CEO of a Financial Services Company with $90 Billion in Assets

I hired Peter to help develop a new leadership team. At least, that was the plan. He started by interviewing me, getting a bit about my background and some of the challenges we were facing, and I said, “So, when can we get on to the rest of the people in the group?” Peter said, “Well, we’ve got enough to work on right here.”

So Peter hung with me for a while; I had some major challenges around company politics, which Peter helped me navigate. He was nothing short of brilliant. He has a very unusual ability to listen and capture important information in a way that I’d never experienced before.

He synthesizes things down to the pertinent information very, very quickly. And then somehow, he has a wealth of experience that guides him to practical directions towards what I would consider to be very difficult problems.

He’s been extraordinarily helpful to me in finding approaches and tactics that work. Peter calls me brilliant for executing them, but the brilliance really came from Peter’s insights in helping me think things through.

When I think about what makes Peter so effective, I keep coming back to his listening skills. They’re unusually sharp. The way that he listens and converts what he’s learned into strategy, tactic, and ways of thinking and ways of behaving, I’ve just never experienced anything like it before. His skills are so innate, you can’t train a bunch of people to do what Peter does.

As nice a guy as he is, he doesn’t sugarcoat anything. When he interviewed each member of the executive committee to give feedback to every other member of the executive committee, including me, the information was quite startling in its frankness, both on the good and negative sides.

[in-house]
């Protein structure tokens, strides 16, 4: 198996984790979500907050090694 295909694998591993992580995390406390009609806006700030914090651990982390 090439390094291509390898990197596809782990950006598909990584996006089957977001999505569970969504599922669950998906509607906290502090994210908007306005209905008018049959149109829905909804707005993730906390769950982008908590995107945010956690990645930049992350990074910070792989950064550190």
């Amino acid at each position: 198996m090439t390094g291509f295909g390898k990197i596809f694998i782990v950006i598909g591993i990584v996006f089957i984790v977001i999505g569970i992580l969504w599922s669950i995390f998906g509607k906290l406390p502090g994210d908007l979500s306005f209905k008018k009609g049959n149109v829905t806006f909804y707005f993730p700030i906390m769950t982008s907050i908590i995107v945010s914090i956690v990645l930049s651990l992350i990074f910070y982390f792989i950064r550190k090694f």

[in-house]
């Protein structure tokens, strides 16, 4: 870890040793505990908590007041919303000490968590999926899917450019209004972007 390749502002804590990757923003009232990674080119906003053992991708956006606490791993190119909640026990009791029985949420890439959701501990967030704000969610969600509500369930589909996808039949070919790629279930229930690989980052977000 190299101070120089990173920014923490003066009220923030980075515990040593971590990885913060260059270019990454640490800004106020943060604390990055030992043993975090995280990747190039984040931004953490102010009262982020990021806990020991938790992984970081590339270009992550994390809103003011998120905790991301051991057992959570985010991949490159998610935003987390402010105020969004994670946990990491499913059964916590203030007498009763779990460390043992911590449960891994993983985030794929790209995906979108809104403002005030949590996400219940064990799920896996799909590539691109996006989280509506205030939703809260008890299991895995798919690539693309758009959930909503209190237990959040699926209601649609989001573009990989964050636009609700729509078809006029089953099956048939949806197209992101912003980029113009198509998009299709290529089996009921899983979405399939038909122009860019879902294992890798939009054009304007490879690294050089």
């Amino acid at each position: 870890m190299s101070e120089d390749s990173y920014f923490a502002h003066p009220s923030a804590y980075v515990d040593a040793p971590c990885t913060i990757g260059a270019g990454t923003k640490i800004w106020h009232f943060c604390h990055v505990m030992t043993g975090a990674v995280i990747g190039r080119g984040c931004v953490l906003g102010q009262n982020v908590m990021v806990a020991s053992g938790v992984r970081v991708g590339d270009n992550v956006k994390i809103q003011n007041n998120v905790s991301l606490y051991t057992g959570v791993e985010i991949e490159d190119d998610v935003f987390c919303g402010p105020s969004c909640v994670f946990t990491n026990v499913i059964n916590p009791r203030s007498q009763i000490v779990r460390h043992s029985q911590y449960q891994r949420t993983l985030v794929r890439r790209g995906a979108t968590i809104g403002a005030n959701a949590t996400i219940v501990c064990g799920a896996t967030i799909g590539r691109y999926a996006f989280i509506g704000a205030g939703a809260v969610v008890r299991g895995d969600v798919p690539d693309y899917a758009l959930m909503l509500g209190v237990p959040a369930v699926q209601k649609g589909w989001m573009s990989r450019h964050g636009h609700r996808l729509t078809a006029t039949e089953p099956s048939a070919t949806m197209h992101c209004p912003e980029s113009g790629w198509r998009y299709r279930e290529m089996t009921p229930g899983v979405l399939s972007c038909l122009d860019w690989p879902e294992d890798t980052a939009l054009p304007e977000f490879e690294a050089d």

There was no effort to sugarcoat it, which meant we were going to focus on it whether we liked it or not. Peter got us to see that confronting the truth was the real opportunity. He surprised most of the members of the executive committee with his level of frankness.

My team was made up of incredibly talented people, but most of them had issues that were getting in the way of their effectiveness. One was rubbing people the wrong way by clumsy communications. Another wasn’t being clear with direct reports and wasn’t managing people effectively. A third needed to be more proactive; he wasn’t having hard conversations that needed to happen.

Nothing that mattered was sacred. Peter even got into personal hygiene; we had one guy who was brilliant but sloppy, and several people commented on his sloppiness, so Peter coached him on his appearance.

I had brought over an outstanding salesperson – one of the best I’ve ever seen – and gave him management responsibility without realizing that he was a poor manager. So Peter coached him to look at the character traits that were stopping him from being effective in his new role.

These are things that feel awful, that people don’t want to take a look at. But Peter has a way of helping people see that these are real opportunities.

Most members of the executive committee realized that when they worked with Peter, they learned things about themselves that they wouldn’t have learned anywhere else. Never in a threatening way, but always in a clear way. He provides a genuine, unusual opportunity to make improvements that they might otherwise not have had a chance to do.

One of the most inspiring things about working with Peter is watching his introspection about himself. It’s pretty inspirational; he seems to be a guy who’s constantly working towards a process of continuous improvement in himself. He doesn’t sell or promote that at all, but you do somehow get to absorb that when you work with him over an extended period of time.

Watching Peter, his lifestyle, just his own character, inspires you to want to be better yourself. It makes you want to work with him. I just think he’s really solid.

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